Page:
Fleet News

Councils look to Government to help mitigate the impact of CAZs

Increase in traffic prompts gridlock warning

Mitigation measures proposed for the country’s two largest clean air zones (CAZs) have been criticised for failing to soften the blow for fleet operators.

London and Birmingham will both charge cars, vans and trucks to enter their zones. However, London has earmarked £23 million for a van scrappage scheme ahead of the introduction of its ultra-low emission zone (ULEZ) on April 8.

It has also announced plans for a £25 million car scrappage scheme.

Meanwhile, Birmingham City Council is asking the Government to give operators of non-compliant leased vehicles a year’s grace from the launch of its CAZ next January.

The council has requested £68.7m from Government to fund the zone. If successful, £18m will be spent on signs, cameras and other infrastructure, while £51m will be used for a range of mitigation measures.

They include a scrappage scheme for private motorists, support for the upgrade of taxis and a £1,000 credit for electric van drivers to use on the council’s public charging network.

It is also asking the Government for permission to offer operators of non-compliant light goods vehicles, heavy goods vehicles and coaches, which are on existing leasing agreements and registered in the Birmingham city area, an exemption for a maximum of two vehicles from charges during the first year of the CAZ. The same is being asked for non-compliant vans, trucks and coaches registered within the zone.

Operators of non-compliant vehicles outside the Birmingham area travelling into the zone will not be offered any help.

Raj Kandola, senior policy advisor at the Greater Birmingham Chambers of Commerce (GBCC), is concerned that the mitigation measures do not go far enough, especially when businesses are facing increased costs through Brexit uncertainty and business rates.

“It’s just going to add to those issues with another layer of cost,” he said. “If the council is reliant on additional funding to introduce these mitigation measures, we need more support from central Government to make them work.”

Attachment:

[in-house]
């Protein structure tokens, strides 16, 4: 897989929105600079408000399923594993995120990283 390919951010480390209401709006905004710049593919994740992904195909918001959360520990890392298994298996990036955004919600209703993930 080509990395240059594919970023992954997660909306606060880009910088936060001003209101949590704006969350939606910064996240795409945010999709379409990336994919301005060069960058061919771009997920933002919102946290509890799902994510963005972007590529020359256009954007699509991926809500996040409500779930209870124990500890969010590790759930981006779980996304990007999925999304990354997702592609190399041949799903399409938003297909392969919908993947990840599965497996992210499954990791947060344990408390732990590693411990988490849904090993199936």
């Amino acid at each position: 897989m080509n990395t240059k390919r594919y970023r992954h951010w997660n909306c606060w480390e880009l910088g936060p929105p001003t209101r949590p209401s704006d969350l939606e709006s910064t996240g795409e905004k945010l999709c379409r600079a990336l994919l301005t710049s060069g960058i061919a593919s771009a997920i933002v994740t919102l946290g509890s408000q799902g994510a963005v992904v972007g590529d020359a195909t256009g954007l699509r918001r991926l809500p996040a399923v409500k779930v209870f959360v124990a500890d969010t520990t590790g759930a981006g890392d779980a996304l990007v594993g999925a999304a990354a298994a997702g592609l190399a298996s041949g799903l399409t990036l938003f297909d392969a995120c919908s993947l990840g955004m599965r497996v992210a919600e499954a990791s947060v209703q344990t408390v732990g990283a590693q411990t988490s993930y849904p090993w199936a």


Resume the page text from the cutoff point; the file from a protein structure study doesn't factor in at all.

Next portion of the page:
Birmingham City Council has revealed that private cars, taxis and vans not meeting the latest emission standards will pay £8 per day, while HGVs, coaches and buses will be charged £50 per day.

GBCC is broadly supportive of the air quality restrictions. With almost a thousand deaths per year caused by issues related to poor air quality in the city, “something needs to be done”, Kandola told Fleet News.

“We support the over-arching principles behind the zone; it’s just how we get to that end point.”

He is also concerned about the timeframe: “A business may have spent £1m upgrading their fleet only a few years ago, but it might not comply. You can’t expect them to turn that around in 12 months.”

Furthermore, GBCC is worried how vehicle standards to enter the zone could change in the future.

Kandola said: “If you’re updating your fleet, you need to have some assurances to make informed business decisions. We will continue to push the council for clarity.”

While Birmingham expects to hear from Government on its mitigation measures in spring, London Mayor Sadiq Khan will reveal more details about his van scheme soon.

The scrappage scheme will initially help London’s micro-businesses – those with fewer than 10 employees – to switch to cleaner vans, including electric. Diesel vans not meeting the Euro 6 standard will pay £12.50 a day to enter central London.

Khan, together with other city mayors in the UK100 network, is calling on the Government to establish a £1.5 billion vehicle upgrade fund which could pay for the removal of almost half a million older polluting cars, vans and busses, while incentivising people and business into using low emission vehicles and public transport.

However, Freight Transport Association (FTA) claims the scrappage scheme will fail to deliver help to the vast majority of fleets.

“We need to know how the scheme will work, but I think it will have a negligible effect,” said Natalie Chapman, FTA head of urban policy.

“If you’re replacing with a zero-emission vehicle, you’re talking three or four times as much, which means it’s going to have to be a huge subsidy to make the figures work.”

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